Behavioral_Sciences_and_Direct_Mail_Marketing

Leveraging Behavioral Science In Your Direct Mail Services

Nevermind the naysayers claiming that direct mail services are dying!  In many ways, direct mail is healthier than ever.  A variety of studies have been conducted lately into constructing better direct mail packaging that encourages response, and it’s allowing marketers to get ever-increasing response rates.

Direct mail already has a far higher response rate than email, at roughly 3.4% versus email’s .12% rate.  Plus, as spam filters and inbox personalization continue to segment people’s email boxes, the fight to be seen at all is becoming a tough battle.

Or, by utilizing some of the latest research into direct mail, you can boost your response rates with better packaging and content inclusion!

Tricks For Boosting Response To Your Direct Mail Services

1 – Less is more, on the outside at least.

Consumers are largely put off by colored envelopes, blatant teases, and other false-pressure incentivization.  They’re seen as being manipulative and indicative of a mass mailing.  In some cases, even including a company’s logo will decrease response rates, in companies with a poor reputation.

That said, it’s difficult to argue that a plain white envelope is a good option, from a marketing standpoint.  It may simply be the least-bad option in certain cases.

2 – People want personalization.

One of the biggest factors increasing response rates was even the appearance of actual human interaction in the creation of the letter.  Merely having a real gum-backed stamp, as opposed to bulk “pre-paid” machine stamping, increases response rates.

Likewise, another huge attention-getter was the inclusion of a yellow Post-It note with what appeared to be a handwritten note politely asking for a response.  This is theorized to play to people’s sense of social obligation, by implying real human interaction.

While it hasn’t been specifically studied, this would suggest “personal touches” on the outside envelope could also boost response rates, if they can be made to seen authentic.  (Or just hire an intern to write on envelops for awhile…)

3 – Use chunking to create small steps.

“Chunking” is a term used in the behavioral sciences to describe how humans tend to break down complex tasks into smaller steps.  It’s also a good way to induce people into a large undertaking, by leading them through several very small steps without fully revealing the bigger picture.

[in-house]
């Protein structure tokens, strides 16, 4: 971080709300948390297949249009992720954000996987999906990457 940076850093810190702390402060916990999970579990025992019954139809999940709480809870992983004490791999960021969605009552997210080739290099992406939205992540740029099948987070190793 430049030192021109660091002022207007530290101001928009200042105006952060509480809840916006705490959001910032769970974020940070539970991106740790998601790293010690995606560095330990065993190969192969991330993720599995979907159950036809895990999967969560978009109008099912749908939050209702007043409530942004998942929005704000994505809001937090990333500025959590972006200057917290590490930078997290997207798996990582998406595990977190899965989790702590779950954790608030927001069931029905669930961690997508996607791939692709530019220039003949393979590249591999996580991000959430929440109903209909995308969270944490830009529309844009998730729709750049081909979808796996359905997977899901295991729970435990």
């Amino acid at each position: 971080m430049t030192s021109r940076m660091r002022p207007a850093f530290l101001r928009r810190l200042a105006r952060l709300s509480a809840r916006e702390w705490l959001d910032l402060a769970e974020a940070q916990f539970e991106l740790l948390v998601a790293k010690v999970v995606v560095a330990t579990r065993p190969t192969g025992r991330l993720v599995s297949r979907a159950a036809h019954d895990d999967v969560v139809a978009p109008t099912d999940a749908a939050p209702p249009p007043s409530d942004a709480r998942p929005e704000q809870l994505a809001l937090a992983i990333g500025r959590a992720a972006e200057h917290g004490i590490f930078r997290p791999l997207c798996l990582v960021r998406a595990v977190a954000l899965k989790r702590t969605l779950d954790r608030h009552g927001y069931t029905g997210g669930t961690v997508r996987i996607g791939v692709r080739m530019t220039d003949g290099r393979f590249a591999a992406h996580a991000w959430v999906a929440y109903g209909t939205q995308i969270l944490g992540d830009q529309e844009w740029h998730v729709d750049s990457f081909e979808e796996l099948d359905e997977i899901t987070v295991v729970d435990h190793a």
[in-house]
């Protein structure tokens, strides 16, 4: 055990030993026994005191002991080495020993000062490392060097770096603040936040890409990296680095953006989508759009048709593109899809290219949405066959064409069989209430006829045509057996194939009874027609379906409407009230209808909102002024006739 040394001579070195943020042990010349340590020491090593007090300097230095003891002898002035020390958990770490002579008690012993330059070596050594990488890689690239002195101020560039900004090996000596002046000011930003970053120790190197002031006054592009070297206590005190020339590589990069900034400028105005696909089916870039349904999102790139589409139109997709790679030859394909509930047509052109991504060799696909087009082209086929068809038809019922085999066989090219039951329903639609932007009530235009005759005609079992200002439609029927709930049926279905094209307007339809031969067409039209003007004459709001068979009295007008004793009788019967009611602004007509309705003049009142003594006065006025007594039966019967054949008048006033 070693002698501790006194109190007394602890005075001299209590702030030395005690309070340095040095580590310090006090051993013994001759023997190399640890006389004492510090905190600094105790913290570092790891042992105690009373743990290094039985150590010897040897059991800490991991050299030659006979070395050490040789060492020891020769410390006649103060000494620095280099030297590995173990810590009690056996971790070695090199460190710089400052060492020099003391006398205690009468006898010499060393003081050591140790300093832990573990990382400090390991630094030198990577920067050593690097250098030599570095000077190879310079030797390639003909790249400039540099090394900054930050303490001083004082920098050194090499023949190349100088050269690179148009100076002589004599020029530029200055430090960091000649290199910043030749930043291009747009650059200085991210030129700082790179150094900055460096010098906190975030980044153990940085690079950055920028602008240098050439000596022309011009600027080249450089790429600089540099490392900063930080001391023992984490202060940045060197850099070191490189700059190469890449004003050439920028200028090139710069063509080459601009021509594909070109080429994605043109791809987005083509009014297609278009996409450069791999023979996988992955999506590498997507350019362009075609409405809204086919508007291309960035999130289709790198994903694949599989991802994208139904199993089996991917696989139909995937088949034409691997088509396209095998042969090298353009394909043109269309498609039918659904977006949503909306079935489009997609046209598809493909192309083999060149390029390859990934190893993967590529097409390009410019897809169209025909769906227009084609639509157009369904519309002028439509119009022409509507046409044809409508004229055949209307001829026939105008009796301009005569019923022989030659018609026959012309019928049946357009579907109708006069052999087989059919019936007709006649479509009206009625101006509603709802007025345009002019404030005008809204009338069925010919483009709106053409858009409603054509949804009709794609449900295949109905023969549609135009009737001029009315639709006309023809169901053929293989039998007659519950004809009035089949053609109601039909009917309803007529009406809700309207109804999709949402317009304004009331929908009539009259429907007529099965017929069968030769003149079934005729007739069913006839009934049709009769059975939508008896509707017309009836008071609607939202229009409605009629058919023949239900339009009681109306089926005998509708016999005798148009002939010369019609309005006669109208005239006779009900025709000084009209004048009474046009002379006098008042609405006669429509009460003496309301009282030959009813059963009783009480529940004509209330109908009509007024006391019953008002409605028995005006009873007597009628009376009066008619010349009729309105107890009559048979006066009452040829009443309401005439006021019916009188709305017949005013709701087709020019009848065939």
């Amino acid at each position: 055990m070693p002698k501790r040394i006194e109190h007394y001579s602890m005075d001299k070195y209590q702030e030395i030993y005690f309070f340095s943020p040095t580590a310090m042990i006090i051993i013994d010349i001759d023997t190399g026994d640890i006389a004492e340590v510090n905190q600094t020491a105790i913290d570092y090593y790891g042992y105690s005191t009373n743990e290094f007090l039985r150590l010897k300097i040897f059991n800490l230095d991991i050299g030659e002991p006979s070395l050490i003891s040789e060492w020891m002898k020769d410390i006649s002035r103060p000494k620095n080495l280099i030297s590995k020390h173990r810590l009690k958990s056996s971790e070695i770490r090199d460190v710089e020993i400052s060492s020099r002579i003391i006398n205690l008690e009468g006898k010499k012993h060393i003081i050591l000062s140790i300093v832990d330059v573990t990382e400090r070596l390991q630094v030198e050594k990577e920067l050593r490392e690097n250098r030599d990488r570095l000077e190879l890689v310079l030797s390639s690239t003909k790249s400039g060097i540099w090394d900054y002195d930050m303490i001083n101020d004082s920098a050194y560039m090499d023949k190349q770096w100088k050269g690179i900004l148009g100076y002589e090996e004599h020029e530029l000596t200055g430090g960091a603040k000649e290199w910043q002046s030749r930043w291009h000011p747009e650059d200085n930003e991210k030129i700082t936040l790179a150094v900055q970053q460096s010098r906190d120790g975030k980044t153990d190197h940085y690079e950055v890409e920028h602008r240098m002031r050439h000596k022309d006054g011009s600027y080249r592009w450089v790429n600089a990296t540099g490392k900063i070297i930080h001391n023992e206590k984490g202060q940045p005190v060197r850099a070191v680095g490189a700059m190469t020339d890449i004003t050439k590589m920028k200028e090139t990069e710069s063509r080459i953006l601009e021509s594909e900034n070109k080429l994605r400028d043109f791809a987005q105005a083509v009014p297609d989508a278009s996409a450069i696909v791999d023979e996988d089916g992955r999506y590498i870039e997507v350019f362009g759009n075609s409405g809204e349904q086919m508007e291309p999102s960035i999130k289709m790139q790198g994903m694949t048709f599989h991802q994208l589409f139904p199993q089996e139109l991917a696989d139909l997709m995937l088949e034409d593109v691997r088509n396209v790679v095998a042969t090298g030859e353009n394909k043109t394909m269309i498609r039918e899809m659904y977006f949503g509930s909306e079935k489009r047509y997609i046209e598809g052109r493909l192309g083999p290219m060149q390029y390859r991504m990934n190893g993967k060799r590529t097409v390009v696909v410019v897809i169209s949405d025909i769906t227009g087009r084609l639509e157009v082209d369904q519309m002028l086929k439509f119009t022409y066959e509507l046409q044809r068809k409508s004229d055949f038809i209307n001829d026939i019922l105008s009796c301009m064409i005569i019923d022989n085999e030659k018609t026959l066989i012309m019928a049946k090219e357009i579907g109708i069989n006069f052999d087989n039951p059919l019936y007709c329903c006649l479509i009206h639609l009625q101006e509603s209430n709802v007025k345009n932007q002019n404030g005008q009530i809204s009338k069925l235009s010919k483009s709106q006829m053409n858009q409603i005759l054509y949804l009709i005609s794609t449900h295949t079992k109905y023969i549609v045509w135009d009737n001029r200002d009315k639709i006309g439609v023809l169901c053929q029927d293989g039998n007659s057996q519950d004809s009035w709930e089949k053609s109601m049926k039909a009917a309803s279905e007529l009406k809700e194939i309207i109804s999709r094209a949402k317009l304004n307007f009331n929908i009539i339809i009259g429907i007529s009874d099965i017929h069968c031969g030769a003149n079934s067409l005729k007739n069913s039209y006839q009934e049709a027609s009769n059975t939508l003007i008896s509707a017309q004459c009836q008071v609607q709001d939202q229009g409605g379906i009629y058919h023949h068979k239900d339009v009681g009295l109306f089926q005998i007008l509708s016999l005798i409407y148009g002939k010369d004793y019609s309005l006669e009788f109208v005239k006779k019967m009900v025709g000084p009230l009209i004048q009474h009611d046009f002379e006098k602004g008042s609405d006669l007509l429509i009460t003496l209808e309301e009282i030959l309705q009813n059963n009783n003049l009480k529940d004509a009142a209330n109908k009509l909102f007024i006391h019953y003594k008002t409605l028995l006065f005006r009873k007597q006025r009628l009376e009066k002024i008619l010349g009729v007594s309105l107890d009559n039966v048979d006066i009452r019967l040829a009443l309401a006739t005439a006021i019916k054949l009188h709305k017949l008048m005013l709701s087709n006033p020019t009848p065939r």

After all, no one gets to see how much paperwork is due until after they decide to buy a house.

Don’t use direct mail services to encourage people to “Buy now!”  That’s too big of a cognitive jump.  Use them to encourage smaller actions, such as requesting more information, filling out a survey, or just sending in for a coupon book.

4 – Be tactile. 

One of the single biggest advantages of direct mail over email is that it’s truly physical.  When someone is opening and manipulating a letter, most or all of their attention is necessarily on the letter itself.  Physical mail utilizes more senses and more parts of the body.

So, leverage this!  Think about the sensory experience of your letter and whether, for example, the inclusion of different-feeling materials might increase engagement.   For example, soft materials like felt or a textured paper might draw higher responses from any demographic groups.

On the same note, mailers with a “puzzle box” aspect of having multiple items inside to open/manipulate also do better, likely because they make  a game out of the process.

Direct Mail Services Keep Getting Better

There are a lot of benefits to direct mail, so don’t think it’s dying.  New research makes it clear that it’s only growing as a marketing tool.

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